Effects of environmental parameters on the chemical signature of landmines
Florián Algarín, Vivian Maria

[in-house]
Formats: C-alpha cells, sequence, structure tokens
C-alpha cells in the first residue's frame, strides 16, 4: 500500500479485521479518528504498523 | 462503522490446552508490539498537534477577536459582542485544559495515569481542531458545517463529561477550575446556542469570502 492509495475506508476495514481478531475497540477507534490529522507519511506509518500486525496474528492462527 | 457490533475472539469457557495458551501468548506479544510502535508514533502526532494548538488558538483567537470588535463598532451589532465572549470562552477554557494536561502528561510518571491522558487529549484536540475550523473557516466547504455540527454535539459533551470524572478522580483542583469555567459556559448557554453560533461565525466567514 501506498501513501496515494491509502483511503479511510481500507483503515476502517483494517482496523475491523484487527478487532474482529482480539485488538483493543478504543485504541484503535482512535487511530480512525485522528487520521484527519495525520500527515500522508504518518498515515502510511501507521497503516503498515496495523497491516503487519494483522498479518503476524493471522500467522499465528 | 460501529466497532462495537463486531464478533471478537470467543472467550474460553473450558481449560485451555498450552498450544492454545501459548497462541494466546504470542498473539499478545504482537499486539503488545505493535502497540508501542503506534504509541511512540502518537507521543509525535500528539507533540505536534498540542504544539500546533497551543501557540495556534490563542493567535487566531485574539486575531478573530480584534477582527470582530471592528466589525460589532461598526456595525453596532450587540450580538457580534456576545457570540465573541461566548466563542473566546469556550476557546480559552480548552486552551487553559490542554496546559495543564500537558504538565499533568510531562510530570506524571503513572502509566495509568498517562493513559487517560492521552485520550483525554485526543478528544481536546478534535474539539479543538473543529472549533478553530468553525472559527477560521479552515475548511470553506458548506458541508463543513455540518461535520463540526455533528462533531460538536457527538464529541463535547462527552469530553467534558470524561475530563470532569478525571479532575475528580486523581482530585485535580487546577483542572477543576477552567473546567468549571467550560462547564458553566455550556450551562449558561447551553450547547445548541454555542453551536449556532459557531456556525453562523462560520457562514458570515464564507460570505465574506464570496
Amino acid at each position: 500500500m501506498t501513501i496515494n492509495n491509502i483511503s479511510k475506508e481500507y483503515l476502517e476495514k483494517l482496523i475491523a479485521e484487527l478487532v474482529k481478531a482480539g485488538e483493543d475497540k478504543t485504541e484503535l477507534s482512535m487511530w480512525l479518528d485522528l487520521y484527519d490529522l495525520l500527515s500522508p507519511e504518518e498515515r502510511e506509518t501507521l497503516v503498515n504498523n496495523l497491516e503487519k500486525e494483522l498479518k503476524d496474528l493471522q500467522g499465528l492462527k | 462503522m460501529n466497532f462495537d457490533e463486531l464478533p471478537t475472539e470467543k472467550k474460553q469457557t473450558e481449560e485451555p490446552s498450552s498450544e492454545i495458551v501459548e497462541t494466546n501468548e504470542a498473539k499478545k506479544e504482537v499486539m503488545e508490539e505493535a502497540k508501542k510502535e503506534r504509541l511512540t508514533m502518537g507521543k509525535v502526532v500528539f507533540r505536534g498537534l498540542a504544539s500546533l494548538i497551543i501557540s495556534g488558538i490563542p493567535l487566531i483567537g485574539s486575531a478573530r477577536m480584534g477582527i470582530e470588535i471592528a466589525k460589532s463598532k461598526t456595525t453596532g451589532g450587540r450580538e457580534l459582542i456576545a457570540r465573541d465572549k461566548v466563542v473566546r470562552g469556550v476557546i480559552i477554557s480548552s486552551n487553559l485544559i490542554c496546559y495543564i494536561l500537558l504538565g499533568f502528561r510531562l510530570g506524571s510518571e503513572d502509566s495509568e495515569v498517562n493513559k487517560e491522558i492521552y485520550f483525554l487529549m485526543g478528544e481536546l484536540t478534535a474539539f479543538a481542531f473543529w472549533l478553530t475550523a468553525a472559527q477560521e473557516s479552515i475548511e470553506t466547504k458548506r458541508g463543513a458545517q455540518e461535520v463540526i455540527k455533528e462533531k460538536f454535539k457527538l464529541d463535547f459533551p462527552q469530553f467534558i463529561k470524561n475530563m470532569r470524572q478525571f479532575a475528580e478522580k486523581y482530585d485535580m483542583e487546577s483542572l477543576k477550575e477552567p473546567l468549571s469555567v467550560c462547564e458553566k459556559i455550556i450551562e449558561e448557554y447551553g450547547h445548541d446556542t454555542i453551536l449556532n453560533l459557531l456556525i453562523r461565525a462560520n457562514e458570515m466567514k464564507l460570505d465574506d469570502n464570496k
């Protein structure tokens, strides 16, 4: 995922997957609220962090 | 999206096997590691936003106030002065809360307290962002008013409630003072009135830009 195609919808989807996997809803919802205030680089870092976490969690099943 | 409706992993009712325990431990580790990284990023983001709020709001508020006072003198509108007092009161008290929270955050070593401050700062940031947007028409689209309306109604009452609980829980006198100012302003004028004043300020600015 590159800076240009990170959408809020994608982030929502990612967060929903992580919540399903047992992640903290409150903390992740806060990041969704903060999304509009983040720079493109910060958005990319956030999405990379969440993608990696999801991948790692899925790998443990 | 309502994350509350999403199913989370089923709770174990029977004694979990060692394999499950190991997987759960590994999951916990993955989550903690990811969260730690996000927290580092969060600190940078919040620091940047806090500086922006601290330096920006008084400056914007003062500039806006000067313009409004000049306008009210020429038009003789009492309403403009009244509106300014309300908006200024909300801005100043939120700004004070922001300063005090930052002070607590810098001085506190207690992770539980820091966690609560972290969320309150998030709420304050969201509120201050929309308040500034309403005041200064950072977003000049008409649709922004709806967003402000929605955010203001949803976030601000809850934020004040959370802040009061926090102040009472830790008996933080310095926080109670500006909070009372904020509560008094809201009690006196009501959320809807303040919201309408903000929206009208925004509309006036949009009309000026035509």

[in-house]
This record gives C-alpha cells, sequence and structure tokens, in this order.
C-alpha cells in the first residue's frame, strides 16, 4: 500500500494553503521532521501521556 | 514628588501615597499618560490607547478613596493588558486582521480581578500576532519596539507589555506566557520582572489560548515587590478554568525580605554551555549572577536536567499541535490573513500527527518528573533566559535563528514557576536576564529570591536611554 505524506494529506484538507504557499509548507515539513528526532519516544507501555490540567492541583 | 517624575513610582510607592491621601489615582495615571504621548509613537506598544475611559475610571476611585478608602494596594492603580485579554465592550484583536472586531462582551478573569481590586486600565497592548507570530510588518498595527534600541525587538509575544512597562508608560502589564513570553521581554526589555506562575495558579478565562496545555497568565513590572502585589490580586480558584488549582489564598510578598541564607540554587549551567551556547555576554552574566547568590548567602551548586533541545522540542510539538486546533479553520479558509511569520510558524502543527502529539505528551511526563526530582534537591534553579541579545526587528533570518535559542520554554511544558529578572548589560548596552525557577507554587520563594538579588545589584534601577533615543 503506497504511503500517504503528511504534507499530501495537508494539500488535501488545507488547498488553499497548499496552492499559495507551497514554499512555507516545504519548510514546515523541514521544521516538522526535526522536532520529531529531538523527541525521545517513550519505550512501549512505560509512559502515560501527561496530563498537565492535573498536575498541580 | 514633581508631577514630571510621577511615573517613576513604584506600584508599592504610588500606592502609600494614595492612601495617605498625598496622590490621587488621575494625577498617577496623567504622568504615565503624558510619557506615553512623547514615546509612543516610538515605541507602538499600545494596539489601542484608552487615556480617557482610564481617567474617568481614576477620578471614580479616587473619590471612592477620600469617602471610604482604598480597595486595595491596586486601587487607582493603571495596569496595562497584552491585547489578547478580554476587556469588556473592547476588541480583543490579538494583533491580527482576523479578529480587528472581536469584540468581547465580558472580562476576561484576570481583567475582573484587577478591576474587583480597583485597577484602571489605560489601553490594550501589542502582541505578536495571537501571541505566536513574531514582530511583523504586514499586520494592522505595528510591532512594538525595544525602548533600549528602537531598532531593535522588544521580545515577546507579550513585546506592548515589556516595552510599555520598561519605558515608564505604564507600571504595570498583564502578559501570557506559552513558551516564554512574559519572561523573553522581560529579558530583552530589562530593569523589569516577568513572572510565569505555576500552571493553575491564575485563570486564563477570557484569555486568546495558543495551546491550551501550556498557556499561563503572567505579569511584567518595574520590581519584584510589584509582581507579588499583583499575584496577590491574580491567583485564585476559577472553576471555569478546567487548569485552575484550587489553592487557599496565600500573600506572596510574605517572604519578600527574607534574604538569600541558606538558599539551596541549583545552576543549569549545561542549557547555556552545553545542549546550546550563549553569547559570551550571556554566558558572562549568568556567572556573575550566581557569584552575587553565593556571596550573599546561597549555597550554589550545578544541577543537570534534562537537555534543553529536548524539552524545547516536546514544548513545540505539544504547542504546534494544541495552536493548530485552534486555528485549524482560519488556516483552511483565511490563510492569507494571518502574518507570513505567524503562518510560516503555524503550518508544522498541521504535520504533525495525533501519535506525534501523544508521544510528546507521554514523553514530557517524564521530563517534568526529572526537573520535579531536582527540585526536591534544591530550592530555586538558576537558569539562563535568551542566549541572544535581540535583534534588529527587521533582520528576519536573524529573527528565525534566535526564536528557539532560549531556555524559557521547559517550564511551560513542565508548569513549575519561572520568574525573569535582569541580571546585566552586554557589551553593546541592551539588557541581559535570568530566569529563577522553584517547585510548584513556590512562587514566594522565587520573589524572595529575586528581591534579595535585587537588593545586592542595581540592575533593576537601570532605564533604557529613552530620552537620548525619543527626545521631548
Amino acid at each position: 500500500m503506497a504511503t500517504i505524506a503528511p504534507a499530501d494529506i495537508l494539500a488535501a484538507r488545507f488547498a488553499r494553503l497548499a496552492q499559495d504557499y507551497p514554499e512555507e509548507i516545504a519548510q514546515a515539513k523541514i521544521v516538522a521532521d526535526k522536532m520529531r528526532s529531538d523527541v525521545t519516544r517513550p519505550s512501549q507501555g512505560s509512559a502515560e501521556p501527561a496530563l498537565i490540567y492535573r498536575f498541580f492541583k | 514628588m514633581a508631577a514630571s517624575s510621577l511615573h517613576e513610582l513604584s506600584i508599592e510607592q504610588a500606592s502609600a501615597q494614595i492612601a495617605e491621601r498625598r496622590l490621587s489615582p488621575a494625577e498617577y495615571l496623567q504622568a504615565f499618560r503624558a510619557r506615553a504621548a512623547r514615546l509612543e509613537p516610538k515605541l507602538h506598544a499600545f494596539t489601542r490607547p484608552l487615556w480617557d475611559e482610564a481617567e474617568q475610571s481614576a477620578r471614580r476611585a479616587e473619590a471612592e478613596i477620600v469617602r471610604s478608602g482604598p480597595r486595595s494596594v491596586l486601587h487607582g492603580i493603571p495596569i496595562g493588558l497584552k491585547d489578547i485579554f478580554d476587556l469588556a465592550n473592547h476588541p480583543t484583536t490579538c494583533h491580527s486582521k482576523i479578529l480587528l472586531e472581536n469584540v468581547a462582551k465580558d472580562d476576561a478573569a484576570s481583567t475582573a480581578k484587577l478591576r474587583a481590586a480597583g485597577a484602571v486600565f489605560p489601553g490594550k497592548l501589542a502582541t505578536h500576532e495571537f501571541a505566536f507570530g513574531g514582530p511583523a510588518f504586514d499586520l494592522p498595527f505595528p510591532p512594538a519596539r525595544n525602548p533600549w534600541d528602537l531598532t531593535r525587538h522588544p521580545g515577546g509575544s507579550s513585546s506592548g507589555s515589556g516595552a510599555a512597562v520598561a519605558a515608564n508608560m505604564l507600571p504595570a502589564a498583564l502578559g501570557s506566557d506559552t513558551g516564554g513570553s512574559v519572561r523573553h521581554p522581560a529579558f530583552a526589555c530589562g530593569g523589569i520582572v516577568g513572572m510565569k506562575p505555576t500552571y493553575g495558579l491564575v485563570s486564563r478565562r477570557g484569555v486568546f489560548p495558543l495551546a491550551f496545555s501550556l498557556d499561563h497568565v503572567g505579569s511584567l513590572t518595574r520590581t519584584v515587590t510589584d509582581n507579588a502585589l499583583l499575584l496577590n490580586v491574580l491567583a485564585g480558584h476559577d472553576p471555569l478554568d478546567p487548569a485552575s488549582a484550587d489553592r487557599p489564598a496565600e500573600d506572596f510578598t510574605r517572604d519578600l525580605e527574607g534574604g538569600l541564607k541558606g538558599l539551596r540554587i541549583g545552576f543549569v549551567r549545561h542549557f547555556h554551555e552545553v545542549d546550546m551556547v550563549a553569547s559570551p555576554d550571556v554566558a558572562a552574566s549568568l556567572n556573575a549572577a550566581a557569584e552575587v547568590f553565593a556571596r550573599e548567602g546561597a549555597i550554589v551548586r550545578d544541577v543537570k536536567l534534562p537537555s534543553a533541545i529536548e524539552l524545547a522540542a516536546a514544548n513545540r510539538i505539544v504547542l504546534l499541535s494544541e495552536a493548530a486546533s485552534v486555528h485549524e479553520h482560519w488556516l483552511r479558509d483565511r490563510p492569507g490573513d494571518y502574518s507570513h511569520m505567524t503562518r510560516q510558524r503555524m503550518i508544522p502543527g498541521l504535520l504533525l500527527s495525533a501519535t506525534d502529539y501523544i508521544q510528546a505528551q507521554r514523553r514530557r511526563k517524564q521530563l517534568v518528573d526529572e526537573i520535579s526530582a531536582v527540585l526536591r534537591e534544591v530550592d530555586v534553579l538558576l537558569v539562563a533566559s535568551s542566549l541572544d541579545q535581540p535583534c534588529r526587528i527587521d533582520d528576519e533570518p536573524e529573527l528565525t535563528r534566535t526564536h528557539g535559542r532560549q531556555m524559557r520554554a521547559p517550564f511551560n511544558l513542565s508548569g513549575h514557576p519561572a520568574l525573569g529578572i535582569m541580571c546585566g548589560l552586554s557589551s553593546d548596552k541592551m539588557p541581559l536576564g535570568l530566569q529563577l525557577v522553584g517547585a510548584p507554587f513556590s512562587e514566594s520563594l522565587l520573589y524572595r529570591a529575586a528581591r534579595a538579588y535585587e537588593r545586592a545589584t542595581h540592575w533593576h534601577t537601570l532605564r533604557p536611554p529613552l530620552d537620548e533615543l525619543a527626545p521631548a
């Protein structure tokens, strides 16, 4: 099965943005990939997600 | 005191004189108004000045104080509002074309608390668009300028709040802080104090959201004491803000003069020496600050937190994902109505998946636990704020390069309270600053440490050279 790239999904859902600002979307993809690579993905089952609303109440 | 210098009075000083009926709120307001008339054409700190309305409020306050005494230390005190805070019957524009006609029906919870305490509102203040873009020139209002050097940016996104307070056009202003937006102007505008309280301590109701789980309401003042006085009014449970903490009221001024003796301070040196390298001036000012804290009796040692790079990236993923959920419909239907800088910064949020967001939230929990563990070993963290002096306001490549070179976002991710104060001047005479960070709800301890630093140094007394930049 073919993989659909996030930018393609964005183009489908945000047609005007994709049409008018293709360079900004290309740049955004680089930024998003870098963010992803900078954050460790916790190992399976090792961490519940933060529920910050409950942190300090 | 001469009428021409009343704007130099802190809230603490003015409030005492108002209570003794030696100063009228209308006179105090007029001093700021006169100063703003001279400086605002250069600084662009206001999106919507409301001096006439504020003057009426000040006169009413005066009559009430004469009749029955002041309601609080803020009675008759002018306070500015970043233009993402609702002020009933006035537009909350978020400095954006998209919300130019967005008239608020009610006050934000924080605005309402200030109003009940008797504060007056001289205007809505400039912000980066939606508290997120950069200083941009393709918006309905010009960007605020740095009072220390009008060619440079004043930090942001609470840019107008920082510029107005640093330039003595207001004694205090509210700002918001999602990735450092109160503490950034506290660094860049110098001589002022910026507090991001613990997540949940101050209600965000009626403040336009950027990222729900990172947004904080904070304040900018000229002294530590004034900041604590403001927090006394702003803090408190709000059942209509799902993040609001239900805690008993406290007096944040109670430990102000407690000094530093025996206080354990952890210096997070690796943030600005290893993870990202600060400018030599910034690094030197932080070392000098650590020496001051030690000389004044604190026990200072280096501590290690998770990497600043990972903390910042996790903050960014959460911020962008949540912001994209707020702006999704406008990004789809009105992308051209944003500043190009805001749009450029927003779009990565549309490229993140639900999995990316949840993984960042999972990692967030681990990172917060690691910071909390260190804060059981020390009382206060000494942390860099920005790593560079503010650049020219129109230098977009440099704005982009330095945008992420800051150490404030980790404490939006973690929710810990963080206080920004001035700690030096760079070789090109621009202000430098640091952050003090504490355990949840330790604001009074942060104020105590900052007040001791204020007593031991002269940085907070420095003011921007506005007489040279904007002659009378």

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The presence of buried landmines is an environmental problem in many parts of the world; strategies to detect and remove landmines are being developed; one of these strategies is the developing of chemical based sensors. Even when most landmines cases are made from plastic, small amounts of explosive may diffuse through the case (or through cracks), enter the soil and migrate to the surface. The spatial and temporal concentration distribution of chemicals released from a landmine at the soil surface is influenced by: the type of soil, environmental factors, water and gaseous phase mobility, molecular and mechanical diffusion, adsorption characteristics, water content, and compaction. In this work we measure the concentration of chemicals at the surface at different ambient conditions. Experiments are carried out using a series of soil tanks with controlled conditions such as: temperature, moisture content, relative humidity and radiation (UV and Visible). Gas Chromatography (GC-µECD) with Solid Phase Microextraction (SPME) and direct injection were used for the analysis of explosives. The results of the experiments will be used to provide validation for the simulation model describing the spectroscopic signature and its transport though soil. We have obtained the trends on the effect of the ambient conditions on the chemical signature. Of particular interest is the presence of several degradation compounds as time evolves.